Novartis Buys IFM Tre in Deal That Could Hit $1.6 Billion

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Novartis announced it is acquiring IFM Tre, a subsidiary of IFM Therapeutics, in a deal that could reach $1.6 billion.

Zurich, Switzerland-based Novartis will pay $310 million upfront for the Boston-based inflammation company IFM Tre. IFM TRE is very much an early-stage company, with one compound, IFM-2427, in an early Phase I clinical trial, and two preclinical assets.

IFM Tre focuses on developing anti-inflammatory drugs that target the NLRP3 inflammasome. The nucleotide-binding domain, leucine-rich repeat-containing receptor pyrin domain containing 3 (NLRP3) pathway is critical to the body’s innate immune system. It helps recognize bacteria, viruses and other signals of tissue damage or metabolic disorders. When the NLRP3 pathway is activated, it triggers an inflammatory response by way of inflammasomes, which are a multi-protein complex.

Preclinical research has shown that IFM Tre’s compounds can selectively suppress inflammation caused by the NLRP3 inflammasome while letting the rest of the immune system continue normally.

“IFM Tre’s compounds have demonstrated that they can fine-tune the immune system, offering a potentially potent approach for treating a large variety of diseases associated with inflammation,” stated Jay Bradner, president of the Novartis Institutes for BioMedical Research. “We look forward to applying our deep expertise in this field to advancing these medicines through the clinic and to patients who need them.”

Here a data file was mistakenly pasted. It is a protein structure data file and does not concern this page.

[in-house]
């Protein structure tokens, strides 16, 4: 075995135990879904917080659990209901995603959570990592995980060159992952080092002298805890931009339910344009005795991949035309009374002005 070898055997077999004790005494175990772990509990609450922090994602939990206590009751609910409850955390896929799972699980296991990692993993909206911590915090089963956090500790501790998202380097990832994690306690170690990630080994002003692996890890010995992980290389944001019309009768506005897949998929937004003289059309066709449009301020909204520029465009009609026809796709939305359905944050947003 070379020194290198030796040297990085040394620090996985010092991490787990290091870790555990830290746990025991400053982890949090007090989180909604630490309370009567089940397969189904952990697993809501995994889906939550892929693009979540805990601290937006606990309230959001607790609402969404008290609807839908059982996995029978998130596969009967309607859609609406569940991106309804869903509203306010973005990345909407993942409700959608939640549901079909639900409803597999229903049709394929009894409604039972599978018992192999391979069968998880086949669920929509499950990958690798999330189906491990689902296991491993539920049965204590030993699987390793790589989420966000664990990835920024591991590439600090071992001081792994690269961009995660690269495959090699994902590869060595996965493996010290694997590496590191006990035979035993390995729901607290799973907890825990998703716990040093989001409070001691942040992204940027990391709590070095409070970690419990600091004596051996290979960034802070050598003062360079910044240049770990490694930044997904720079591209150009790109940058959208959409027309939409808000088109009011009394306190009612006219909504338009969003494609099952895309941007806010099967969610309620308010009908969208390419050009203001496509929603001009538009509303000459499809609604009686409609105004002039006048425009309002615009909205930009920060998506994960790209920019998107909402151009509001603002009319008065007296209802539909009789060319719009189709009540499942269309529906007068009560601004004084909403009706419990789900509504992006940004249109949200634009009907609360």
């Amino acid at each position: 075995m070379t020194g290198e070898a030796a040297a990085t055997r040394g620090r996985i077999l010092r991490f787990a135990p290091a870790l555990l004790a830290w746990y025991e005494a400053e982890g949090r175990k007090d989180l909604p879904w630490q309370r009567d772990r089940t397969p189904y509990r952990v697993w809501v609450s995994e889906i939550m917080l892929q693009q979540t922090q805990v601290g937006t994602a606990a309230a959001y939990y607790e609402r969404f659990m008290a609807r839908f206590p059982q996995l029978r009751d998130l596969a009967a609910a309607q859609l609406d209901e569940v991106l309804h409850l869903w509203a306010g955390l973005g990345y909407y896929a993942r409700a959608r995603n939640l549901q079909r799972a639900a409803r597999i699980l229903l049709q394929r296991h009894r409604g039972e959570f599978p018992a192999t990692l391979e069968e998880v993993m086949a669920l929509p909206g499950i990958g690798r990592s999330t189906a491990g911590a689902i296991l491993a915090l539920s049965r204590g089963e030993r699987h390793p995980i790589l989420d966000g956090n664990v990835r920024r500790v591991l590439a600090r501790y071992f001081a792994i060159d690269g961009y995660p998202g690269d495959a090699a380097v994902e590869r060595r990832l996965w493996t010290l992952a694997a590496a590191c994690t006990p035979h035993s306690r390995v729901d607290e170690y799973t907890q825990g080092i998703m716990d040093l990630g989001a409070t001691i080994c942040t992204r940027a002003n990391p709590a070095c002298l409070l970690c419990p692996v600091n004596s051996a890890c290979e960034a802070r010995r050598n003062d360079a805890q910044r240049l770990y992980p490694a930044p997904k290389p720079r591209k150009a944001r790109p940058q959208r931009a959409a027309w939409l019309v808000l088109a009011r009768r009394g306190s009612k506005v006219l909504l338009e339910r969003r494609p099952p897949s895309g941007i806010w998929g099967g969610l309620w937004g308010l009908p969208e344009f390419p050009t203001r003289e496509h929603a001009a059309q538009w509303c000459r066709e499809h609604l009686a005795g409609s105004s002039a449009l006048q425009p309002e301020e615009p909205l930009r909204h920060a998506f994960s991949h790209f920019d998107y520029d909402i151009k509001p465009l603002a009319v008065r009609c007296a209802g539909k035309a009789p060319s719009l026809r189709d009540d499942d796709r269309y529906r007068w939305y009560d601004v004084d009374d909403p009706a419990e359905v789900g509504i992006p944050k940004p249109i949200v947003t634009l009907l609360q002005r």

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The three compounds in the IFM Tre pipeline are IFM-2427, which is being developed for chronic inflammatory disorders including gout, atherosclerosis and nonalcoholic steatohepatitis (NASH); a preclinical asset to treat inflammatory bowel disease; and another preclinical-stage central nervous system (CNS)-penetrate compound.

Novartis also indicates there is interest in investigating how IFM’s NLRP3 portfolio will act in central nervous system disorders like Alzheimer’s and Parkinson’s, in addition to cancer and NASH.

Novartis is acquiring all outstanding capital stock of IFM Tre. IFM Tre will be eligible for downstream milestone payments as well as the $310 million upfront payment.

This is the second large deal IFM Therapeutics has made in less than two years. In August 2017, Bristol-Myers Squibb acquired IFM’s preclinical STING and NLPR3 agonist programs for cancer. For that deal, Bristol-Myers Squibb paid $300 million upfront and up to $2 billion in milestones.

It was at that time that its non-oncology assets were spun out as IFM Tre and IFM Due. IFM Tre is focused on the NLRP3 antagonist portfolio. IFM Due focuses on cGAS/STING antagonists for serious inflammatory and autoimmune diseases.

“Since founding IFM in 2015, our team has worked tirelessly to build a portfolio of next-generation small molecule medicines that exploit the innate immune system as a new therapeutic target,” stated Gary D. Glick, chief executive officer and co-founder of IFM Therapeutics. “Today’s announcement markets a significant milestone in the development of next-generation therapies for serious inflammatory conditions. Based on substantial preclinical and translational data, we believe NLRP3 inhibition represents a novel approach to preventing the overactive inflammation that drives the onset and progression of numerous metabolic, fibrotic, autoimmune and neurological diseases.”

IFM Therapeutics was co-founded less than four years ago by Glick and Atlas Venture. It was seeded by an initial financing in October 2015 and incubated early inside of Atlas. In that short period, two therapeutics programs made it to the clinic, a third is about to enter first-in-human (FIH) clinical trials and three more are in advanced preclinical studies. In that time, they have raised less than $60 million in equity capital and generated $610 million in upfront payments and future milestones that could exceed $3 billion.

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